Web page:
R. Ashi said: Reason supports the opinion held in his youth, since it [the Mishnah] teaches: COPPER ACQUIRES SILVER. Now, should you agree that silver ranks as produce vis a vis gold, it is well: hence it states, COPPER ACQUIRES SILVER, to show that though it is accounted as produce in relation to gold, it ranks as money in respect of copper; but should you maintain that silver ranks as money in respect of gold, then [the question arises:] If in relation to gold, which is more valuable, you say that it ranks as money, is it necessary [to state so] in relation to copper, seeing that it is both more valuable and also current?1 — It is necessary:2 I might have thought that the [copper] coins,3 where they do circulate, have greater currency than silver:4 therefore we are taught that since there is a place where they have no circulation,5 they rank as produce.
Now, R. Hiyya too regards gold [coin] as money. For Rab once borrowed [gold] denarii from R. Hiyya's daughter. Subsequently, denarii having appreciated, he went before R. Hiyya.6 'Go and repay her current and full-weight coin,' he ordered. Now, if you agree that gold ranks as money, it is well.7 But should you maintain that it is produce, it is the equivalent of [borrowing] a se'ah for a se'ah [to be repaid later], which is forbidden?8 — [That does not prove it, for] Rab himself possessed [gold] denarii [when he incurred the debt], and that being so, it is just as though he had said to her, 'Lend me until my son comes', or 'until I find the key.'9
Raba said: The following Tanna is of the opinion that gold is money. For it has been taught: The perutah which they [the Sages] spoke of is an eighth of an Italian issar.10 What is the practical bearing thereof? In respect of a woman's kiddushin.11 The issar is a twenty-fourth of a silver denar. What is the practical bearing thereof? In respect to buying and selling.12 A silver denar is a twenty-fifth of a gold denar. What is the practical bearing thereof? In respect to the redemption of the firstborn.13 Now, if you agree that it [gold] is accounted as money, it is well: the Tanna thus assesses [the coins] on something of fixed value.14 But should you say that it ranks as produce; can the Tanna give an assessment on the basis of that which rises and falls in value? Sometimes the priest may have to give him change.15 whilst at others he [the father] will have to give an additional sum to the priest!16 Hence it is proved that it ranks as money. This proof is conclusive.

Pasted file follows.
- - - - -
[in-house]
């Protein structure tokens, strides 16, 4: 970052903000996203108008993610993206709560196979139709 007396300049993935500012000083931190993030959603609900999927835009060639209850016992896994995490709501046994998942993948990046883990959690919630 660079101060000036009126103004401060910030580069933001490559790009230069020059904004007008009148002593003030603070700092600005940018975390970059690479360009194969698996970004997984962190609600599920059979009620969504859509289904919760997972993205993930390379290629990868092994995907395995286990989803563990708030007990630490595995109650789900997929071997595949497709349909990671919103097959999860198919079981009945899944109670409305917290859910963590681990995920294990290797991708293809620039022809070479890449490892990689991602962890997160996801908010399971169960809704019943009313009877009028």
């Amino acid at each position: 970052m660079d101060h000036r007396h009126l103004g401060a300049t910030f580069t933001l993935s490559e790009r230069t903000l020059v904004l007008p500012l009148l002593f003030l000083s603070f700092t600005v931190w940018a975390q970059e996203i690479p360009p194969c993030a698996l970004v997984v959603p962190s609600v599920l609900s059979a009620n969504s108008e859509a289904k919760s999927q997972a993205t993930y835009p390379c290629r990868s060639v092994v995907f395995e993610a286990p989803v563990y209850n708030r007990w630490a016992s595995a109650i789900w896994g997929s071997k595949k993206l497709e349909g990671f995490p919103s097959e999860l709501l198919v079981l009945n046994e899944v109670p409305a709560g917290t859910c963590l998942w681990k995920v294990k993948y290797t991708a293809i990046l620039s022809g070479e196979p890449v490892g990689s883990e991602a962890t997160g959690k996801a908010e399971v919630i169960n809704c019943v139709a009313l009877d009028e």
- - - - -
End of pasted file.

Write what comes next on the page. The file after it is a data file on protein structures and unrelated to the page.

We learnt elsewhere: Beth Shammai say: One must not turn [silver] sela's into gold denarii; but Beth Hillel permit it.17 Now, R. Johanan and Resh Lakish [differ thereon]: One maintains that the dispute concerns exchanging sela's for denarii. Beth Shammai holds that silver [coin] ranks as money, whereas gold counts as produce, and money may not be redeemed by produce.18 Whilst In the opinion of Beth Hillel, silver [coin] ranks as produce and gold as money, and produce may be redeemed by money. But all agree that [actual] produce may be redeemed by [gold] denarii. Why so? By analogy with silver [coin] on the view of Beth Hillel. [Thus: consider] silver according to Beth Hillel, though ranking as produce vis a vis gold, it nevertheless counts as money in respect to [real] produce. So is gold too according to Beth Shammai; though accounted as produce vis a vis silver, it ranks as money in respect to [real] produce. But the other maintains: The dispute concerns the exchanging of [real] produce for [gold] denarii too,19
Now, on the view that the dispute concerns the exchanging of [real] produce for [gold] denarii too, [then] instead of stating their dispute in reference to the exchange of sela's for denarii, let them state it with reference to [actual] produce for denarii!-If the dispute were thus taught, I might have thought that it applies only to the exchange of produce for denarii; but as for exchanging sela'im for denarii, Beth Hillel concede to Beth Shammai that gold vis a vis silver ranks as produce and that [silver] may consequently not be redeemed [by gold]: therefore we are informed [that it is not so].
It may be proved that it is R. Johanan who holds that it may not be redeemed thus.20 For R. Johanan said: